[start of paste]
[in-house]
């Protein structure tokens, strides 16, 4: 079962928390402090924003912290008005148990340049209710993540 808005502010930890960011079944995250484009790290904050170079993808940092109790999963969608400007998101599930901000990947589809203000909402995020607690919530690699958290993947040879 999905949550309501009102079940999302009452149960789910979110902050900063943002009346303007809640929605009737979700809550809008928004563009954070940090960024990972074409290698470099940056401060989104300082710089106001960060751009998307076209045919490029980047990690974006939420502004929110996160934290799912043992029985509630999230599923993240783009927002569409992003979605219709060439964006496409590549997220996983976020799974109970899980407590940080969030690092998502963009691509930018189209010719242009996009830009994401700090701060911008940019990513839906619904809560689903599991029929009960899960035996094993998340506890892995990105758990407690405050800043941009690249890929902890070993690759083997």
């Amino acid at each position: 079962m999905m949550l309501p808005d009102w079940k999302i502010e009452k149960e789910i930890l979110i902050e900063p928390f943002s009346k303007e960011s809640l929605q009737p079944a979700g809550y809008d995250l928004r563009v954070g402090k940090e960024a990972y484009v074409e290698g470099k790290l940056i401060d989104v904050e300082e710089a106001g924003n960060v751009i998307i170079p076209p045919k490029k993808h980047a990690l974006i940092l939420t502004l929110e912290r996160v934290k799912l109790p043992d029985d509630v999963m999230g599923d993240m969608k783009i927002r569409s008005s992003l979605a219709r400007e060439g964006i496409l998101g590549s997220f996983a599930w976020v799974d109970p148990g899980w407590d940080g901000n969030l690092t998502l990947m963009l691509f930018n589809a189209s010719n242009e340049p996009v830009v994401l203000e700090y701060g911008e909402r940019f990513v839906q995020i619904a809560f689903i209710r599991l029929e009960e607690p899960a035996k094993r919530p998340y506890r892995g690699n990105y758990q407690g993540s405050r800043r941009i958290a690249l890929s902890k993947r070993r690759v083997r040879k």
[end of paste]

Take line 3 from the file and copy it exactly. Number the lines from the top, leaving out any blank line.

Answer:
């Amino acid at each position: 079962m999905m949550l309501p808005d009102w079940k999302i502010e009452k149960e789910i930890l979110i902050e900063p928390f943002s009346k303007e960011s809640l929605q009737p079944a979700g809550y809008d995250l928004r563009v954070g402090k940090e960024a990972y484009v074409e290698g470099k790290l940056i401060d989104v904050e300082e710089a106001g924003n960060v751009i998307i170079p076209p045919k490029k993808h980047a990690l974006i940092l939420t502004l929110e912290r996160v934290k799912l109790p043992d029985d509630v999963m999230g599923d993240m969608k783009i927002r569409s008005s992003l979605a219709r400007e060439g964006i496409l998101g590549s997220f996983a599930w976020v799974d109970p148990g899980w407590d940080g901000n969030l690092t998502l990947m963009l691509f930018n589809a189209s010719n242009e340049p996009v830009v994401l203000e700090y701060g911008e909402r940019f990513v839906q995020i619904a809560f689903i209710r599991l029929e009960e607690p899960a035996k094993r919530p998340y506890r892995g690699n990105y758990q407690g993540s405050r800043r941009i958290a690249l890929s902890k993947r070993r690759v083997r040879k």